The reaction between the organic epoxide and the polyvalent metal salt of the acid phosphate esters is only slightly exothermic, so in order to insure complete reaction some heat generally is supplied to the reaction mass. The time and temperature for this reaction are not particularly critical; satisfactory results may be obtained by maintaining the mass for 0.5-6 hours at a temperature within the range of from about 40° C. to about 150° C. Ordinarily the product is clear and does not require filtration. In some instances, however, it may be desirable to filter the product, particularly when the polyvalent metal salt starting material has not been purified.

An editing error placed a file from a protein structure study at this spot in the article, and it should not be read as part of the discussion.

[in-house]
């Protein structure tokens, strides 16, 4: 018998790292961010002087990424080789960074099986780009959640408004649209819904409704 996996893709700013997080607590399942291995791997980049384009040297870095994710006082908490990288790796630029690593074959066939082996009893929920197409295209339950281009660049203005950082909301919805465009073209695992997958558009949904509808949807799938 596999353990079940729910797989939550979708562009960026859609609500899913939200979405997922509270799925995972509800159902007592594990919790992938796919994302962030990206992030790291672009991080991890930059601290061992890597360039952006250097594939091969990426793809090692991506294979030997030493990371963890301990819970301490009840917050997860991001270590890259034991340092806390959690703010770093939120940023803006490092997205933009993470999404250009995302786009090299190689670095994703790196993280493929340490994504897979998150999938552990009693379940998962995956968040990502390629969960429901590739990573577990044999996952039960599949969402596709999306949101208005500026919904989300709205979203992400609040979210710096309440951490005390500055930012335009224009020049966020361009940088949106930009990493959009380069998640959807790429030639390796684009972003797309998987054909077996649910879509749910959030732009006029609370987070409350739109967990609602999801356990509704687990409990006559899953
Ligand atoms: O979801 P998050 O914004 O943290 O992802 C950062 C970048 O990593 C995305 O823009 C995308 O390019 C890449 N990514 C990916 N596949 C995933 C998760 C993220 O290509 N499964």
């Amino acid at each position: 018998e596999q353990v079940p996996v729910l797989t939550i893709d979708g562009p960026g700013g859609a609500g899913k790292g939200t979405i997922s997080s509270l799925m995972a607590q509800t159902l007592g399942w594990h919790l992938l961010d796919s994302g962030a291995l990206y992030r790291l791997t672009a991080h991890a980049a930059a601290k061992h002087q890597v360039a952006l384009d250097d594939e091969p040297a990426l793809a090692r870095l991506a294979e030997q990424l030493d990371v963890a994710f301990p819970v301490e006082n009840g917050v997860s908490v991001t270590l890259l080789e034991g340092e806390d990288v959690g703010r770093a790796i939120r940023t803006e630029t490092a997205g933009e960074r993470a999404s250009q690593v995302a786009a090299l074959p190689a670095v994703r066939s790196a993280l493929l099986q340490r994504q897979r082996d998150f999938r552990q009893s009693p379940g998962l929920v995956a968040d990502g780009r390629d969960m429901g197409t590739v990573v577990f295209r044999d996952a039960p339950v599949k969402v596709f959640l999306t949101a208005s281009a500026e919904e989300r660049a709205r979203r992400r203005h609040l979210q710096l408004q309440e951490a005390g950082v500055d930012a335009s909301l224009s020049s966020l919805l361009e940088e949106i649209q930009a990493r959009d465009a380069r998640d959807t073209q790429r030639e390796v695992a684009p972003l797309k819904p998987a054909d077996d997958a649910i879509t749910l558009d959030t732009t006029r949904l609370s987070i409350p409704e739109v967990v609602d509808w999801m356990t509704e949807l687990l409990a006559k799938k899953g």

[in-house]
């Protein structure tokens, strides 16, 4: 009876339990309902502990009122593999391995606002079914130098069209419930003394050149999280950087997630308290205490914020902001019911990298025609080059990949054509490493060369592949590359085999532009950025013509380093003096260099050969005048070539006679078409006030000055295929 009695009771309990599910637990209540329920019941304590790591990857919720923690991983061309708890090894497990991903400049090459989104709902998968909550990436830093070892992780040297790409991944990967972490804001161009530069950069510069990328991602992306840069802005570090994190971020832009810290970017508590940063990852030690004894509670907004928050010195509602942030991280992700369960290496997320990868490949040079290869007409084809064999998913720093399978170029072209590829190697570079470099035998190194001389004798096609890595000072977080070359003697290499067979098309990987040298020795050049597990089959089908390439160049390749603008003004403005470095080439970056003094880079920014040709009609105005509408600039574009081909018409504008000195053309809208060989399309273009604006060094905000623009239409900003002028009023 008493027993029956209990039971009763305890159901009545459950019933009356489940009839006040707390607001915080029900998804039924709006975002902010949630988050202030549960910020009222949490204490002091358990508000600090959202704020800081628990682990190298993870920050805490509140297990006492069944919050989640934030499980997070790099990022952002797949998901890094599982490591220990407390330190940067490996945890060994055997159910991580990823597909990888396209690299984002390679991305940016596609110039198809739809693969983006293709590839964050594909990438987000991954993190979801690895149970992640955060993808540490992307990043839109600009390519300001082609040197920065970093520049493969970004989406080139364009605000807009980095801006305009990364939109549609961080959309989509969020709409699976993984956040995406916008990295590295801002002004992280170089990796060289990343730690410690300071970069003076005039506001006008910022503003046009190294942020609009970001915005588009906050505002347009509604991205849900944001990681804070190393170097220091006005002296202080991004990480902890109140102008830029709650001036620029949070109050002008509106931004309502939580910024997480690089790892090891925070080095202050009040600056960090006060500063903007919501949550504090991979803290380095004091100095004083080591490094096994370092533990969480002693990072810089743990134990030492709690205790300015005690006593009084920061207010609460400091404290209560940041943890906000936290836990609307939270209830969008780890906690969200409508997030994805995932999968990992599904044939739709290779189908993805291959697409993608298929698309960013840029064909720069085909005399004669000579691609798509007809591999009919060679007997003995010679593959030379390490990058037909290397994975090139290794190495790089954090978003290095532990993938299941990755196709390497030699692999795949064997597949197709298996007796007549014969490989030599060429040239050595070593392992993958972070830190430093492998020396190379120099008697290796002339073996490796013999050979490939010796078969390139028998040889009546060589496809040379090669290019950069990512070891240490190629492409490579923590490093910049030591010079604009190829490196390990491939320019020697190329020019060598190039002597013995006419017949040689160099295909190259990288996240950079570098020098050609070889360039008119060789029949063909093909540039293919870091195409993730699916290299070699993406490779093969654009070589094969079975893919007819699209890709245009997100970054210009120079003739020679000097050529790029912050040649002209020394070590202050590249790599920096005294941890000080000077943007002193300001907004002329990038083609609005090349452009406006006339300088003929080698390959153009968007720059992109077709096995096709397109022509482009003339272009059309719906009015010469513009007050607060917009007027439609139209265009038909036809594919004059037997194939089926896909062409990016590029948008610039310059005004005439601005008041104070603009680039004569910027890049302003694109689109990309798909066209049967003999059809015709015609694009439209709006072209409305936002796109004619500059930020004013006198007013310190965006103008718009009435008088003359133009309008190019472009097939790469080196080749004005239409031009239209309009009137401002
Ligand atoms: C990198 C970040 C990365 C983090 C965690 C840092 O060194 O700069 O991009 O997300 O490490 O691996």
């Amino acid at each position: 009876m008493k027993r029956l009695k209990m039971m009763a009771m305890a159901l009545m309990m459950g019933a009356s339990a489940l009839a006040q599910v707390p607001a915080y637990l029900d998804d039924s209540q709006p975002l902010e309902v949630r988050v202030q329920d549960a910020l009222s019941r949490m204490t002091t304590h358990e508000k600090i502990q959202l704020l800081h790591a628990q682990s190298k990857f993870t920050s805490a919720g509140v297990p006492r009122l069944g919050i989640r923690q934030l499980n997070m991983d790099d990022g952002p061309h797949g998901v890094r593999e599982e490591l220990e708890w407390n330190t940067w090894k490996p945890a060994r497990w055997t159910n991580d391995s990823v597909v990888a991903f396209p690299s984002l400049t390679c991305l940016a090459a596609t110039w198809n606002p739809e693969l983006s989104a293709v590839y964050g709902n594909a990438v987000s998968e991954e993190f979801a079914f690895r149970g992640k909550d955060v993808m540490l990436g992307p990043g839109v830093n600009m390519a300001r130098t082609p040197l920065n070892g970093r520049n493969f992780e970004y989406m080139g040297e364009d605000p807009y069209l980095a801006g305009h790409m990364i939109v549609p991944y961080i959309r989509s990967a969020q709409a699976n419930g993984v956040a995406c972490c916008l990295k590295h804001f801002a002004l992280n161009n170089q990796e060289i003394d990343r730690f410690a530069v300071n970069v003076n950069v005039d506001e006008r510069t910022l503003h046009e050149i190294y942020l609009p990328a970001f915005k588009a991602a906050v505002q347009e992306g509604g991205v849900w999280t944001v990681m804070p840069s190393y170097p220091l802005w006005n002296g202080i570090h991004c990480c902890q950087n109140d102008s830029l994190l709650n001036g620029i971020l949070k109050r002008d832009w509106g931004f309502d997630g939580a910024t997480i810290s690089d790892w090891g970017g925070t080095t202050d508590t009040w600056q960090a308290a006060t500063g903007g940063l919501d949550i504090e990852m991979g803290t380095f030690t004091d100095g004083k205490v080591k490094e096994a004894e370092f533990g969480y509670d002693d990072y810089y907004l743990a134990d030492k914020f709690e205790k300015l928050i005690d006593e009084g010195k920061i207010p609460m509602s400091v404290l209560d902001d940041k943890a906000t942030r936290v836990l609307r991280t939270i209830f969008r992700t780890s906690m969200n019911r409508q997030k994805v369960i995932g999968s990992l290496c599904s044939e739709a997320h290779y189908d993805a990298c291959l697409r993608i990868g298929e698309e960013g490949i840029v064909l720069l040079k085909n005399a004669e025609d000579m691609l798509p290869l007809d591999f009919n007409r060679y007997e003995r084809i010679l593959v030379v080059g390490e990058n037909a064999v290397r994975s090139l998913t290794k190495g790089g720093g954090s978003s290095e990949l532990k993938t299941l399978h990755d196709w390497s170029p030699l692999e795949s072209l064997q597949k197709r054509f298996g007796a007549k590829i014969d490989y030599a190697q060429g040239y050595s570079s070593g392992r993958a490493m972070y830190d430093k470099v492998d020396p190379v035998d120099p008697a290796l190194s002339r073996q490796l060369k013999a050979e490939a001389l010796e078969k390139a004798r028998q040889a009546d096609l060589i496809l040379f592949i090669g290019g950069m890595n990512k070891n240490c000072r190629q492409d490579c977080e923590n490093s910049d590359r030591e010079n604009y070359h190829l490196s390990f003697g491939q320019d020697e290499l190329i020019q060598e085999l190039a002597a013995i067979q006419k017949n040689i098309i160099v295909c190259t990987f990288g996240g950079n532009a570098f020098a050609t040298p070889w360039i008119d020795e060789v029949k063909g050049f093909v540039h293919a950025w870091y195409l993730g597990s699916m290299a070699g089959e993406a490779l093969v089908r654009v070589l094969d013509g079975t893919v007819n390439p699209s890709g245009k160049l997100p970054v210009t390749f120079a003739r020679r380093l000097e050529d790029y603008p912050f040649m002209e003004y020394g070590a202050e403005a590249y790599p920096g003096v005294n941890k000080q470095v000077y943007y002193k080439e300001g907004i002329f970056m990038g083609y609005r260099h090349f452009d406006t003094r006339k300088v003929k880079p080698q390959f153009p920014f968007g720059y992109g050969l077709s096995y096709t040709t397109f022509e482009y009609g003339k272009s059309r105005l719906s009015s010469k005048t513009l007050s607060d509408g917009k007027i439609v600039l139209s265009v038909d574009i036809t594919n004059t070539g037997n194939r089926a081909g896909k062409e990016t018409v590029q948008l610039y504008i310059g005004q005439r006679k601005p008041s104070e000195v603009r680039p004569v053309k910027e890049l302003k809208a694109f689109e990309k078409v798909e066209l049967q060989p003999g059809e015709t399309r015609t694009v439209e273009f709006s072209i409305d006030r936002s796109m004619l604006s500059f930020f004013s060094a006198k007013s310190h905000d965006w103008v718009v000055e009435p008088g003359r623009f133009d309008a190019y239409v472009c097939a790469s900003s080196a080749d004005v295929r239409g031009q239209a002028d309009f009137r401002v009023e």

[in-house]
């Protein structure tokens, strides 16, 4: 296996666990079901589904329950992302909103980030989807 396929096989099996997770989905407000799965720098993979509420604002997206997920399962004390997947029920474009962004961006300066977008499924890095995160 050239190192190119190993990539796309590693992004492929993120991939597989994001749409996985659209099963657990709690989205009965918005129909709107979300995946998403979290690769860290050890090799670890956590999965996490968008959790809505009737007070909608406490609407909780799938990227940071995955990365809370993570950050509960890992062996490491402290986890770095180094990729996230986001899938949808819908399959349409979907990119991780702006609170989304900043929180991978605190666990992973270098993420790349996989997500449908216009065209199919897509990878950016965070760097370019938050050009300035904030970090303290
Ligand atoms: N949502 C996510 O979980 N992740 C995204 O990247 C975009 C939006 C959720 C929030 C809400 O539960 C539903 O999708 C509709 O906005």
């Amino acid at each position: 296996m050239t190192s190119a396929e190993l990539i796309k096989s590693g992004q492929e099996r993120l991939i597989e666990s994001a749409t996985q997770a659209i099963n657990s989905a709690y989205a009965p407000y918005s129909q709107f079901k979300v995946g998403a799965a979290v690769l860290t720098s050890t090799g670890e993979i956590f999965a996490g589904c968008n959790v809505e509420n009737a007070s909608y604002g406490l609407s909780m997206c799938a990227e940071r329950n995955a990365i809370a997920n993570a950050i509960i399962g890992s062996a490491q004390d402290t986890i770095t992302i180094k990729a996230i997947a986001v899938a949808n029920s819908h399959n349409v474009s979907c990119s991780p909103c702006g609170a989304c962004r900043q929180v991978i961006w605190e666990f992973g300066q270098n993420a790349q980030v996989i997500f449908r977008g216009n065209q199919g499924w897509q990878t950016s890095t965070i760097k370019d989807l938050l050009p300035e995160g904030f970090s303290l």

The following examples illustrate some of the types of metal-containing organic phosphate complexes which can be incorporated into the seal coat in accordance with the procedures described above.
Dipropylene glycol (49 parts, 0.73 equivalent), 95 parts (0.73 eqivalent) of isooctyl alcohol, and 133 parts of aromatic petroleum spirits boiling in the range 316°-349° F. are introduced into a reaction vessel. The whole is stirred at room temperature and 60 parts (0.42 mole) of phosphorus pentoxide is introduced portionwise over a period of about 0.5 hour. The heat of reaction causes the temperature to rise to about 80° C. After all of the phosphorus pentoxide has been added, the whole is stirred for an additional 0.5 hour at 93° C. The resulting acid phosphate esters show an acid number of 91 with bromphenol blue as an indicator.